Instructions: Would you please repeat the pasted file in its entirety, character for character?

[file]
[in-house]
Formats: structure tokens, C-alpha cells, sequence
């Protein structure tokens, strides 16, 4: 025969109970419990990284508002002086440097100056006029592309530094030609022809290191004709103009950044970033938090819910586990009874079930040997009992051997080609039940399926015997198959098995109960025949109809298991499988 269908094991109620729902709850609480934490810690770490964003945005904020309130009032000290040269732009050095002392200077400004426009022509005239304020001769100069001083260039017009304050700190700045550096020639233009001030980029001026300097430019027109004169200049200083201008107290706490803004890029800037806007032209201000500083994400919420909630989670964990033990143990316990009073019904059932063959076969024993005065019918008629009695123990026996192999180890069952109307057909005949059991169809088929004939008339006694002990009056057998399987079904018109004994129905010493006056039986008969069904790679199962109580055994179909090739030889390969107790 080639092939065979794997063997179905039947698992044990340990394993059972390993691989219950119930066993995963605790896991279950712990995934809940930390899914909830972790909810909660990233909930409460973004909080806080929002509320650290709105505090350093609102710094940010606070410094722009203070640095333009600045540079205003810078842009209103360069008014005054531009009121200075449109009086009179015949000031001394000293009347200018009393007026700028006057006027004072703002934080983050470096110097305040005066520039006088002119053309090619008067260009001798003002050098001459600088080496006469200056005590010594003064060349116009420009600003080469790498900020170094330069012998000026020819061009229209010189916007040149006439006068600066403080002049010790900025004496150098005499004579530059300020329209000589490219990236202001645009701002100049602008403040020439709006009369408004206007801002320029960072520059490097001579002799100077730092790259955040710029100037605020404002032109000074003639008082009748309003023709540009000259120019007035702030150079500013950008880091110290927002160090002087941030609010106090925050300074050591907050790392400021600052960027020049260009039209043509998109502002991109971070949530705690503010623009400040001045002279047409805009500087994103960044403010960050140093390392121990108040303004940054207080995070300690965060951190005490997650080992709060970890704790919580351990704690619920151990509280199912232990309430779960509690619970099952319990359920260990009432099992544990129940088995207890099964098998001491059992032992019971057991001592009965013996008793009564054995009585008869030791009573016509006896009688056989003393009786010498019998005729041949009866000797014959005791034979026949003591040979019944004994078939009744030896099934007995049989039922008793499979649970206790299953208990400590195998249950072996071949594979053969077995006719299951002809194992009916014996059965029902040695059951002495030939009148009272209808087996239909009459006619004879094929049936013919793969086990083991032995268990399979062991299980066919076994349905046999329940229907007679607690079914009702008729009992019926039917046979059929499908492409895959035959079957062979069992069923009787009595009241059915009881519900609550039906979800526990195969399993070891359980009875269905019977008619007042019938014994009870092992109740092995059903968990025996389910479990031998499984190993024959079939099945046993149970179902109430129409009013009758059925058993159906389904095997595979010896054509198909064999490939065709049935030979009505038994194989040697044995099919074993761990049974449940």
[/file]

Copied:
[in-house]
Formats: structure tokens, C-alpha cells, sequence
């Protein structure tokens, strides 16, 4: 025969109970419990990284508002002086440097100056006029592309530094030609022809290191004709103009950044970033938090819910586990009874079930040997009992051997080609039940399926015997198959098995109960025949109809298991499988 269908094991109620729902709850609480934490810690770490964003945005904020309130009032000290040269732009050095002392200077400004426009022509005239304020001769100069001083260039017009304050700190700045550096020639233009001030980029001026300097430019027109004169200049200083201008107290706490803004890029800037806007032209201000500083994400919420909630989670964990033990143990316990009073019904059932063959076969024993005065019918008629009695123990026996192999180890069952109307057909005949059991169809088929004939008339006694002990009056057998399987079904018109004994129905010493006056039986008969069904790679199962109580055994179909090739030889390969107790 080639092939065979794997063997179905039947698992044990340990394993059972390993691989219950119930066993995963605790896991279950712990995934809940930390899914909830972790909810909660990233909930409460973004909080806080929002509320650290709105505090350093609102710094940010606070410094722009203070640095333009600045540079205003810078842009209103360069008014005054531009009121200075449109009086009179015949000031001394000293009347200018009393007026700028006057006027004072703002934080983050470096110097305040005066520039006088002119053309090619008067260009001798003002050098001459600088080496006469200056005590010594003064060349116009420009600003080469790498900020170094330069012998000026020819061009229209010189916007040149006439006068600066403080002049010790900025004496150098005499004579530059300020329209000589490219990236202001645009701002100049602008403040020439709006009369408004206007801002320029960072520059490097001579002799100077730092790259955040710029100037605020404002032109000074003639008082009748309003023709540009000259120019007035702030150079500013950008880091110290927002160090002087941030609010106090925050300074050591907050790392400021600052960027020049260009039209043509998109502002991109971070949530705690503010623009400040001045002279047409805009500087994103960044403010960050140093390392121990108040303004940054207080995070300690965060951190005490997650080992709060970890704790919580351990704690619920151990509280199912232990309430779960509690619970099952319990359920260990009432099992544990129940088995207890099964098998001491059992032992019971057991001592009965013996008793009564054995009585008869030791009573016509006896009688056989003393009786010498019998005729041949009866000797014959005791034979026949003591040979019944004994078939009744030896099934007995049989039922008793499979649970206790299953208990400590195998249950072996071949594979053969077995006719299951002809194992009916014996059965029902040695059951002495030939009148009272209808087996239909009459006619004879094929049936013919793969086990083991032995268990399979062991299980066919076994349905046999329940229907007679607690079914009702008729009992019926039917046979059929499908492409895959035959079957062979069992069923009787009595009241059915009881519900609550039906979800526990195969399993070891359980009875269905019977008619007042019938014994009870092992109740092995059903968990025996389910479990031998499984190993024959079939099945046993149970179902109430129409009013009758059925058993159906389904095997595979010896054509198909064999490939065709049935030979009505038994194989040697044995099919074993761990049974449940």